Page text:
honeybees – why should we care that they are dying?

There is actually terminology for it – CCD Colony Collapse Disorder. Something is killing the honeybees around the world.  In the past, beekeepers annually lost between 5 and 10% of their colonies.  In 2007 that number rose to over 13% and last year to over 35%. Everybody immediately thinks of honey when they think of bees, and of course that is important.  However, the real effect is that honeybees are a major and primary pollinator of many food crops. A few of the crops affected are nuts especially almonds, fruits like apples, and many vegetables a full third of the entire us food supply counts on honeybees. No one is sure exactly what is causing this but many ideas make sense and its probably some combination of them that is actually at fault.

Certainly pesticides could do it and in fact it is well known that nicotine based products have an especially damaging effect. These products, Imidacloprid and Clothianidin (primarily from Bayer) are known to have fatal effects on honeybees and other pollinators. Imidacloprid and Clothianidin are bad chemicals all the way around and have a multitude of damaging effects to our environment. Also, this chemical is sold to farmers and to the general population for home use and also as the active ingredient in Advantage flea treatment for your pets. The danger of these chemicals may have been known and surpressed for your well being of course.  In a lawsuit by the National Resources Defense Council (NRDC) against the U.S. Environmental Protection Agency (EPA) there states  “uncover critical information that the U. S. government is withholding about the risks posed by nicotine-based pesticides to honey bees. EPA should be evaluating the risks to bees before approving new pesticides, but now refuses to tell the public what it knows. Pesticide restrictions might be at the heart of the solution to this growing honey bee crisis, so why hide the information that EPA should be using to make those decisions?”  The EPA’s own fact sheet on Clothianidin says “Clothianidin has the potential for toxic chronic exposure to honey bees, as well as other nontarget pollinators, through the translocation of clothianidin residues in nectar and pollen … In honey bees, the effects of this toxic chronic exposure may include lethal and/or sub-lethal effects in the larvae and reproductive effects on the queen.”, “Assessments show that exposure to treated seeds through ingestion may result in chronic toxic risk to non-endangered and endangered small birds (e.g., songbirds) and acute/chronic toxicity risk to non-endangered and endangered mammals … The fate and disposition of clothianidin in the environment suggest a compound that is a systemic insecticide that is persistent and mobile, stable to hydrolysis, and has potential to leach to ground water, as well as runoff to surface waters.”  Enough said.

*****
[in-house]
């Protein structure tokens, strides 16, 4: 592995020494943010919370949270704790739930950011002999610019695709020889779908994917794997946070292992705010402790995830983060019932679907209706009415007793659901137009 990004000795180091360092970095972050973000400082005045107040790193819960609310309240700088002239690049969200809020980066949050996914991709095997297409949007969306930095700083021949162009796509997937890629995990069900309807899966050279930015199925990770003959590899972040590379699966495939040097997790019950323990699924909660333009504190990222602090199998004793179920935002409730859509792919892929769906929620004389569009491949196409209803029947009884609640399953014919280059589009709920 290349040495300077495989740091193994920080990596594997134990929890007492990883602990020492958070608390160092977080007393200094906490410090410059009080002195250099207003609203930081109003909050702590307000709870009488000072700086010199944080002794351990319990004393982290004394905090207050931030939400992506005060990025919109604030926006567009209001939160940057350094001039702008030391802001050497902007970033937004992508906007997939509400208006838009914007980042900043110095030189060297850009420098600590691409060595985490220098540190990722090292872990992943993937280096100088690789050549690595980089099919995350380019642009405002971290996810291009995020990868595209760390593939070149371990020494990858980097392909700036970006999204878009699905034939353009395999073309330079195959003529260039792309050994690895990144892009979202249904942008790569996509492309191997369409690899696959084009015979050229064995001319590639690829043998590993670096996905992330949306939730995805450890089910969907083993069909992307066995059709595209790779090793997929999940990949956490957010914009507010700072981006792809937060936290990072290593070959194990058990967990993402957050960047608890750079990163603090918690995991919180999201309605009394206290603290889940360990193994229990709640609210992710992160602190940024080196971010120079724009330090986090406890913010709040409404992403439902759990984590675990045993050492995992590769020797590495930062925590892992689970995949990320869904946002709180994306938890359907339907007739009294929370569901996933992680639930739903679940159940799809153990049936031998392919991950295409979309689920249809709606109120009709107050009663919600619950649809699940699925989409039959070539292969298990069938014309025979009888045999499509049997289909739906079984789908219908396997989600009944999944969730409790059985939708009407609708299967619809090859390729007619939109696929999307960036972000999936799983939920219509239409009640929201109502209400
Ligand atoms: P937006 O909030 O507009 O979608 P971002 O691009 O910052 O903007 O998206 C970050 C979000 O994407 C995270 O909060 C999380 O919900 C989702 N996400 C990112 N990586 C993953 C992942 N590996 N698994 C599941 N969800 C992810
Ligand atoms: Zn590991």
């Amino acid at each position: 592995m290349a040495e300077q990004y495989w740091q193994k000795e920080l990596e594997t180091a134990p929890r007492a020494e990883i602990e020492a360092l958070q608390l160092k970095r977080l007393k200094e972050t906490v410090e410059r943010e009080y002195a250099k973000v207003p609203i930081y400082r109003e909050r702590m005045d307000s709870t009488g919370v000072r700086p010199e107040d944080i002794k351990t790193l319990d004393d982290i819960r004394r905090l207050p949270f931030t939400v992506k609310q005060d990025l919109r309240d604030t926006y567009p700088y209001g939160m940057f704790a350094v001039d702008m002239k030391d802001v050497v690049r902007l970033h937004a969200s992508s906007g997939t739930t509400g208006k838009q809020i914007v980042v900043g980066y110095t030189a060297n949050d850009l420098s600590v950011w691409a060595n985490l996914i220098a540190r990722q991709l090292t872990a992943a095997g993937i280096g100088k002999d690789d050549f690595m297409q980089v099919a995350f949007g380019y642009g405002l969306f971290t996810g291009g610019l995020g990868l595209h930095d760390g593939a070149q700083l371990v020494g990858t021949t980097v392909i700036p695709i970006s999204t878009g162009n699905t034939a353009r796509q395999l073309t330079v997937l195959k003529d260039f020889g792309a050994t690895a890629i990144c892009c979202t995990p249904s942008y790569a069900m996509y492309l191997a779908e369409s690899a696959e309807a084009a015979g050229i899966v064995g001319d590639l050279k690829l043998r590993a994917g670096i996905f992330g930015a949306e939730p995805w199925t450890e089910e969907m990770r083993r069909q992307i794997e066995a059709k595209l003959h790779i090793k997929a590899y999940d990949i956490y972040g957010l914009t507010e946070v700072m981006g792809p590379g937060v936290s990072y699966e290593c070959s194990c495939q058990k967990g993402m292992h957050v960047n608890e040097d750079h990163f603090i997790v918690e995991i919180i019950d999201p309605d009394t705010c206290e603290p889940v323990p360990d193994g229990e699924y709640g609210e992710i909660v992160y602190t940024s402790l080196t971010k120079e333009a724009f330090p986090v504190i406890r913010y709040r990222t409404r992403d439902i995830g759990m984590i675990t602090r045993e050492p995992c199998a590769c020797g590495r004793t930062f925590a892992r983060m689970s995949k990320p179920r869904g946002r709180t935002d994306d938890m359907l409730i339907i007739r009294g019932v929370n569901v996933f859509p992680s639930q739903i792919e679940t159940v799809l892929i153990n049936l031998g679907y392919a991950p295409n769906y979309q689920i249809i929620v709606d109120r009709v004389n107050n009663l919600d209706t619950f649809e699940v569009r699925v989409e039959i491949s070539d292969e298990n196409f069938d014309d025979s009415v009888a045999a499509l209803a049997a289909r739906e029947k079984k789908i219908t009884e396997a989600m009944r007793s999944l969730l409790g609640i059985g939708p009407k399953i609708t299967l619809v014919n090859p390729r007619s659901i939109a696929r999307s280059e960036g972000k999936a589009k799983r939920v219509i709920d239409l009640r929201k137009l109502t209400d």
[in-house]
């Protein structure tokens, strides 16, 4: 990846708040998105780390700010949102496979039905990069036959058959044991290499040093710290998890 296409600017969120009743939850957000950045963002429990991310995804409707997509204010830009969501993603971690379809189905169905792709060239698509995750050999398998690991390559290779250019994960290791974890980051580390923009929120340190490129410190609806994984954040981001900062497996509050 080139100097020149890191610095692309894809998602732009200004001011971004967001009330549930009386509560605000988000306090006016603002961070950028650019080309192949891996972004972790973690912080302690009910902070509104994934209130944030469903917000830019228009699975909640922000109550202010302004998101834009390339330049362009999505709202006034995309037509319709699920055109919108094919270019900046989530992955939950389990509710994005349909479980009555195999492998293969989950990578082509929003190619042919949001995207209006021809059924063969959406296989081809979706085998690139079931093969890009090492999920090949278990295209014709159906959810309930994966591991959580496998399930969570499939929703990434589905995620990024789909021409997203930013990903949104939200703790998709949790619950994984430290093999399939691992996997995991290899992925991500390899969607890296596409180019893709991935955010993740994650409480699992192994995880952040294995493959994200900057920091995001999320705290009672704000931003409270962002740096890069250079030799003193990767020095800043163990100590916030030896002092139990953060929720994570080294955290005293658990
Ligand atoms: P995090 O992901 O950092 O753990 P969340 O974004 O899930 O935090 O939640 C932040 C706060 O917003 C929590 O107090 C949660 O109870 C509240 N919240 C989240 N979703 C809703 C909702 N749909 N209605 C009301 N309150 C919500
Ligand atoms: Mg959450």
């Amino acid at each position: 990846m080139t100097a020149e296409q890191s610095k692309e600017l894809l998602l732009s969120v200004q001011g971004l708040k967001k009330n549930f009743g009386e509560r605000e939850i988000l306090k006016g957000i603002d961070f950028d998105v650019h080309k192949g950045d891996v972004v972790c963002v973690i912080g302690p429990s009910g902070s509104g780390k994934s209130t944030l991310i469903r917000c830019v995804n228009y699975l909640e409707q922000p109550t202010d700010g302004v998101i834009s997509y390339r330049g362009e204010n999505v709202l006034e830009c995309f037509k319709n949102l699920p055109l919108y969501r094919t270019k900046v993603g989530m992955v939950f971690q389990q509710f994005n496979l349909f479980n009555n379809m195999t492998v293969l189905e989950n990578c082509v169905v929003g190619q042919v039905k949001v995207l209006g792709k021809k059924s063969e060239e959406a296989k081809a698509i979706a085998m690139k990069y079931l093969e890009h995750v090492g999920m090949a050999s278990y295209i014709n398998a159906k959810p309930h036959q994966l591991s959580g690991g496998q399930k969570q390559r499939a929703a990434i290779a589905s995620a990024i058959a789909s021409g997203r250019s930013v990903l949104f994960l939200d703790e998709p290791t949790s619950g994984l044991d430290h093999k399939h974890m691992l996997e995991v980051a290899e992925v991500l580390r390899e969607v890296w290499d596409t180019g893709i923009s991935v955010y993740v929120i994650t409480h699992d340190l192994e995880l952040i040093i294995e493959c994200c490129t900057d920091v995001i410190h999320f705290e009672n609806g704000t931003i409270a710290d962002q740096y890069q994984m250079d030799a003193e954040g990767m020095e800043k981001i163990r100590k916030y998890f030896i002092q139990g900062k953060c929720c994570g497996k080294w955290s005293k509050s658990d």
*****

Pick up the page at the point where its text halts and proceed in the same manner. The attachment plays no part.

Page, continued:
Another possible causative factor could be the increased use of cell phones and other EMF generating devices. Some birds, bats, and insects have been known to lose their direction finding abilities when presented with normal strength electro-magnetic fields. They get lost and without knowing where to go they either starve or end up in an improper climate or without adequate shelter.

It took from 1984 to 2004 to reach the first billion cell phones and then only 18 months to get to the second billion, nine months to the third, and we will hit four billion cell phones by the end of this year. Wireless broadcasts are loaded with information containing packets, which resonate at various frequencies, and can cause biological effects when the frequency is the same, or similar to, the biological system of the insect or animal. In the case of the bees, it appears to disrupt intercellular communication and cause disorientation of the magnetite in their bodies that they use to orient themselves to the earth. Wireless technology is also being linked to the death of some migratory birds.

Genetically modified crops are another suspect, when bee colonies are released onto fields containing GM crops they do not thrive long, in fact one study using GM rapeseed showed the the bacteria in the gut of young honeybees to have the same traits as the genes implanted into the crop. This is far more disastrous then it first sounds, as it means that crop is fundamentally changed and it effects organisms differently than did the original crop.  

New hive infections and parasites could also be to blame but the fact is that they probably would not have such a damaging effect without the help of some of the above mentioned blights. We do know that parasites and bacteria are evolving due to the changes we are making to our ecosystem.  That effect only seems to get more pronounced as we move up the food chain. Honey bees account for way more than honey.  As mentioned before about one third of our US food supply or to put it another way about 15 billion dollars worth of crops are affected. Interestingly it is also some of our most healthy choice foods that are affected leaving the processed and dangerous products available.  This does not bode well for a nation that is just starting to embrace some better food choices and may now be asked to pay very heavy prices for those wonderful fresh foods. Honeybees are in fact a very big deal.

4 Responses to “honeybees – why should we care that they are dying?”


  1. 1 PJ Harris April 27, 2009 at 8:42 pm

    Thanks for the article. I tweeted it to my followers. PJ (http://twitter.com/peegj)

  2. 2 Healthy Diet Lets Woman Lose Thirty Pounds in Thirty Days April 30, 2009 at 6:28 pm

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  3. 3 How I Shed Thirty Póunds in Under a Month May 6, 2009 at 3:42 pm

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  1. 1 honeybees - why should we care that they are dying? Trackback on April 27, 2009 at 9:29 pm

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